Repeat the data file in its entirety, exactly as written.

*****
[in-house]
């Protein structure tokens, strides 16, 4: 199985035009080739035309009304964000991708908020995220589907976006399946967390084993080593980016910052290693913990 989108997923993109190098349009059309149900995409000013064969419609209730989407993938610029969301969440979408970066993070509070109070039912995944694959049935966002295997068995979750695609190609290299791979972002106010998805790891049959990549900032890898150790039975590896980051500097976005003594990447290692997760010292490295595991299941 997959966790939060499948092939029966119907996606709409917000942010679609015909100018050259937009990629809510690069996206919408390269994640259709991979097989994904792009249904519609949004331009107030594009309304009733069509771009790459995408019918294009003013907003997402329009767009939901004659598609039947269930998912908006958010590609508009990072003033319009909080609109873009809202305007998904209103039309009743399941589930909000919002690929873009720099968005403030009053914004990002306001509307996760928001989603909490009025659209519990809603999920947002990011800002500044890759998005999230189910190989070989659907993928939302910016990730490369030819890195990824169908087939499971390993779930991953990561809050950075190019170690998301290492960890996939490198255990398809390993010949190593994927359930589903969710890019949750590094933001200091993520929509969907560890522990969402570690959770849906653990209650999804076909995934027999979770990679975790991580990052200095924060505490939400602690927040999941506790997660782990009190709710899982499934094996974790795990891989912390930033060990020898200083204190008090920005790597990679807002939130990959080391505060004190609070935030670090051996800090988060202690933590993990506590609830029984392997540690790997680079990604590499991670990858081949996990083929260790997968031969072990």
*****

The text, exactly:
[in-house]
């Protein structure tokens, strides 16, 4: 199985035009080739035309009304964000991708908020995220589907976006399946967390084993080593980016910052290693913990 989108997923993109190098349009059309149900995409000013064969419609209730989407993938610029969301969440979408970066993070509070109070039912995944694959049935966002295997068995979750695609190609290299791979972002106010998805790891049959990549900032890898150790039975590896980051500097976005003594990447290692997760010292490295595991299941 997959966790939060499948092939029966119907996606709409917000942010679609015909100018050259937009990629809510690069996206919408390269994640259709991979097989994904792009249904519609949004331009107030594009309304009733069509771009790459995408019918294009003013907003997402329009767009939901004659598609039947269930998912908006958010590609508009990072003033319009909080609109873009809202305007998904209103039309009743399941589930909000919002690929873009720099968005403030009053914004990002306001509307996760928001989603909490009025659209519990809603999920947002990011800002500044890759998005999230189910190989070989659907993928939302910016990730490369030819890195990824169908087939499971390993779930991953990561809050950075190019170690998301290492960890996939490198255990398809390993010949190593994927359930589903969710890019949750590094933001200091993520929509969907560890522990969402570690959770849906653990209650999804076909995934027999979770990679975790991580990052200095924060505490939400602690927040999941506790997660782990009190709710899982499934094996974790795990891989912390930033060990020898200083204190008090920005790597990679807002939130990959080391505060004190609070935030670090051996800090988060202690933590993990506590609830029984392997540690790997680079990604590499991670990858081949996990083929260790997968031969072990």